terraced homes

Home reports were introduced by the Scottish government back in 2008. The aim of the reports is to provide a level of transparency to the property sale process. If you are selling your home in Scotland, you need to make sure that there is a home report in place.

It’s a common misconception that home reports are not required if you sell your home without the help of an estate agent of solicitor. This is not the case. If you place a property on the market, even as a private sale, you can be fined £500 if a home report has not been completed.

What is a home report?

It may seem as though a home report is just another unwanted task in the home selling process, but it’s actually an important pack of documents that reveals useful information about the property. There are three parts to the pack.

  • A single survey which provides information about the current condition of the property and how much it’s worth.
  • An energy report which contains information about how energy efficient the property is and how the level of efficiency can be improved.
  • A property questionnaire which covers all of the other information about the property, such as which council tax band it’s in and whether there are any other costs related to living there.

When do you need to provide a home report?

If you are placing your home on the market, you need to have a home report in place which can be shown to any prospective purchasers. It’s illegal to not follow this process. Home reports cost approximately £500-£800, depending on the size of the property, and are usually arranged by the estate agent or solicitor you use when you are selling your home.

Who compiles home reports for private sales?

As we mentioned earlier, selling your home privately does not mean that you can avoid the cost of a home report. It’s still a legal requirement. You have to arrange for the report surveys to be completed by a qualified surveyor.

At Home Report For You, all of our surveyors are Royal Institution of Chartered Surveyors approved, so they are guaranteed to complete your surveys, and compile the required report, quickly and efficiently. We have  offices across Scotland.

Who should you give a home report to?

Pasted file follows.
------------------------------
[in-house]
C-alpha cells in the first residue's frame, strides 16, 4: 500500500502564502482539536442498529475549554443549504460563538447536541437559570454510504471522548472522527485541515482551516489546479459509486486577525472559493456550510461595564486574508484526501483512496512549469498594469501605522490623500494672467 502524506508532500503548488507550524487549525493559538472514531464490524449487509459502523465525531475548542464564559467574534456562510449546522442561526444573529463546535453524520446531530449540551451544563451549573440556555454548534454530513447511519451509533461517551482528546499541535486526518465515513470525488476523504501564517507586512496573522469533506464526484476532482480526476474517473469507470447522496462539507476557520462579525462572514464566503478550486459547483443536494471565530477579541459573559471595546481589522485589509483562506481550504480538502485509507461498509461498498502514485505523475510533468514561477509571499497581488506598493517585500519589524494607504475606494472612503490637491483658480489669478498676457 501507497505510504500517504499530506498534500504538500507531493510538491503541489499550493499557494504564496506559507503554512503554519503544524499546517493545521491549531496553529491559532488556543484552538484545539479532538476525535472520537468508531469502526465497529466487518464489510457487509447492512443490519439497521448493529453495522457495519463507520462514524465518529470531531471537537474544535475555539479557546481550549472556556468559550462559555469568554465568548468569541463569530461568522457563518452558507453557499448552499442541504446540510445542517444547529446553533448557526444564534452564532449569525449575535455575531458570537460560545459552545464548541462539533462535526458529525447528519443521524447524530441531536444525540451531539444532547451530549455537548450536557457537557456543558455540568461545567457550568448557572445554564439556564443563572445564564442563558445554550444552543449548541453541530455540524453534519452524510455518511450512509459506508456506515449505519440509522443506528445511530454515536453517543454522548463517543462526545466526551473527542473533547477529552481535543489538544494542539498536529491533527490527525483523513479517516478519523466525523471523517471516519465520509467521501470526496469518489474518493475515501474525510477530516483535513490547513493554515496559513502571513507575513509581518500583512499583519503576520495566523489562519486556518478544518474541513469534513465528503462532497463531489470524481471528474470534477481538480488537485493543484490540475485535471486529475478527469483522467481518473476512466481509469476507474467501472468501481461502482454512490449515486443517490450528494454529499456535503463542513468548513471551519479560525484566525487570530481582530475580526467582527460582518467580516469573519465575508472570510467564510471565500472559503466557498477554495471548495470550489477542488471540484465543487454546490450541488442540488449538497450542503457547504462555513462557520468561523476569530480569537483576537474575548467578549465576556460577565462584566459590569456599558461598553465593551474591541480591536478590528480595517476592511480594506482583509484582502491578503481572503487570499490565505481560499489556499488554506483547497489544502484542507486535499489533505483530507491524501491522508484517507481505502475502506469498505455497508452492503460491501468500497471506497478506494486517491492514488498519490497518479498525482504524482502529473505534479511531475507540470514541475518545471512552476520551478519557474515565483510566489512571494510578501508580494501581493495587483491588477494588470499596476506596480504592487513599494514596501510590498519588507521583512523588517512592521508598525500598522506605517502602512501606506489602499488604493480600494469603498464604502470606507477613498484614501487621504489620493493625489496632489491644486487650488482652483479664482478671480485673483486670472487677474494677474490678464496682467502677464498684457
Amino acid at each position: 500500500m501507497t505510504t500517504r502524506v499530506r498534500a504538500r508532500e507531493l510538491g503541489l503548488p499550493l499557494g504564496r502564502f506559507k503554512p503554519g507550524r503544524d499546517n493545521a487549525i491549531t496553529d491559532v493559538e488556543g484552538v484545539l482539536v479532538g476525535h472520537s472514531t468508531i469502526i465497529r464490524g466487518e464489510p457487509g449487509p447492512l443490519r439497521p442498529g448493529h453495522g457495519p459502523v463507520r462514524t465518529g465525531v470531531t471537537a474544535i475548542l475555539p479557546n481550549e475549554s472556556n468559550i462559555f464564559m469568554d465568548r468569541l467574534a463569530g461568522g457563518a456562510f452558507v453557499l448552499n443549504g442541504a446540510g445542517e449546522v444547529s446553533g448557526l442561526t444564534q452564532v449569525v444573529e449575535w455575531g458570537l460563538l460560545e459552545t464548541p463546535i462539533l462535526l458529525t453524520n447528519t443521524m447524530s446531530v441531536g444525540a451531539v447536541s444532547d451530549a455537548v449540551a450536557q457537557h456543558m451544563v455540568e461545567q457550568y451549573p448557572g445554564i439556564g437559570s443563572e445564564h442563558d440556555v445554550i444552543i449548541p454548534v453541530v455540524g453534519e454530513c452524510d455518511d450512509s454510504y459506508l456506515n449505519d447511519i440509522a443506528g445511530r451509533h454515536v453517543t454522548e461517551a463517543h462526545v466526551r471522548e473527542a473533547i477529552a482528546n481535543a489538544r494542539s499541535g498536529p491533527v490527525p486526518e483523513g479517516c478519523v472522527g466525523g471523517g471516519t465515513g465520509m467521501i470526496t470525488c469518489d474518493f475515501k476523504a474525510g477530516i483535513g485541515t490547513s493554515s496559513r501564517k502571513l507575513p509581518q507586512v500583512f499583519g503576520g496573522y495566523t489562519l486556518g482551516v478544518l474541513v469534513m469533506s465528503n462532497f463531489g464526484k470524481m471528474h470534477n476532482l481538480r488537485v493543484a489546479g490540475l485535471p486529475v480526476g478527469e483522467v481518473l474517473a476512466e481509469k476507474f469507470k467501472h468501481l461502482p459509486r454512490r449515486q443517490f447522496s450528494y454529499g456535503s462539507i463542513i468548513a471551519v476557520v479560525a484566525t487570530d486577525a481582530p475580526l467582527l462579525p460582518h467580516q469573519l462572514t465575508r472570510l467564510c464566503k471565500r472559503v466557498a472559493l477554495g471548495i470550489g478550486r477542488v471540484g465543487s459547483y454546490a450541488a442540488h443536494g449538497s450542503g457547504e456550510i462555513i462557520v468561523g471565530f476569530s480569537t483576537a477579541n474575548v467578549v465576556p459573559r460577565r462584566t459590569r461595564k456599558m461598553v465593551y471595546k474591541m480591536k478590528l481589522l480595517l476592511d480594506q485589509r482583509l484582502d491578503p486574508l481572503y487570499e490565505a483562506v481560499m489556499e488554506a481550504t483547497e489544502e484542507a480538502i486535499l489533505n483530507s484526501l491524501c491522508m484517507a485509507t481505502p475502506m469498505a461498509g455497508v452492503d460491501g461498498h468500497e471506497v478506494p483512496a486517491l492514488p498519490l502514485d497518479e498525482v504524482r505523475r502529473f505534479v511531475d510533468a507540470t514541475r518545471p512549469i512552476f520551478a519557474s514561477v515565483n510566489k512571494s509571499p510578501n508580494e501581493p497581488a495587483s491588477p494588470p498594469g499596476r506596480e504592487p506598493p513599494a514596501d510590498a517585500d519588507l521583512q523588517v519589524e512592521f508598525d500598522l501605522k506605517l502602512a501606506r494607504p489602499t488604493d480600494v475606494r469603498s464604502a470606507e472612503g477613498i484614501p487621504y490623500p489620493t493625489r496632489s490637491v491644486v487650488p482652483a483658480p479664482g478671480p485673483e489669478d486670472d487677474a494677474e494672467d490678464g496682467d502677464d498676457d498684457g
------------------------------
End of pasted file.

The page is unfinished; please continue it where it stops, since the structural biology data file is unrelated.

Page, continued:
Once you place your home on the market, prospective buyers will ask to see your home report. You need to comply with this request within nine days. It’s important to note that the buyer does still have the right to pay for the completion of a further survey themselves.

It’s also useful to know that you do not have to provide a home report if you believe that the person requesting it is not actually interested in buying the property, that they cannot afford the selling price or that you would not want to sell your home to them. You should be careful when refusing to provide a home report for any of these reasons. If there is any suggestion of discrimination, it’s possible that you will be fined by Trading Standards.

What length of time does a home report last for?

Ideally, you only want to have one home report completed for your property, so it’s useful to know how long the report lasts after it has been completed. A home report cannot be more than twelve weeks old when you put your home up for sale. Once this has happened, the report does not have an expiry date. However, it’s useful for the information contained in the report to be as up to date as possible. This means that if your home is still on the market after a significant length of time, it may be a good idea to have a further report compiled.

Home reports are a legal obligation for anyone who is selling their home. They can be useful to the seller as well as to potential buyers. If you have a home report completed, and issues are identified, you may choose to have them rectified before selling. You can also choose to continue with selling your home as is, although this may mean that you need to accept a reduced sale price for the property, as the buyers will need to meet the cost of repair or renovation themselves.

Get in touch with us today to arrange a home report in Scotland.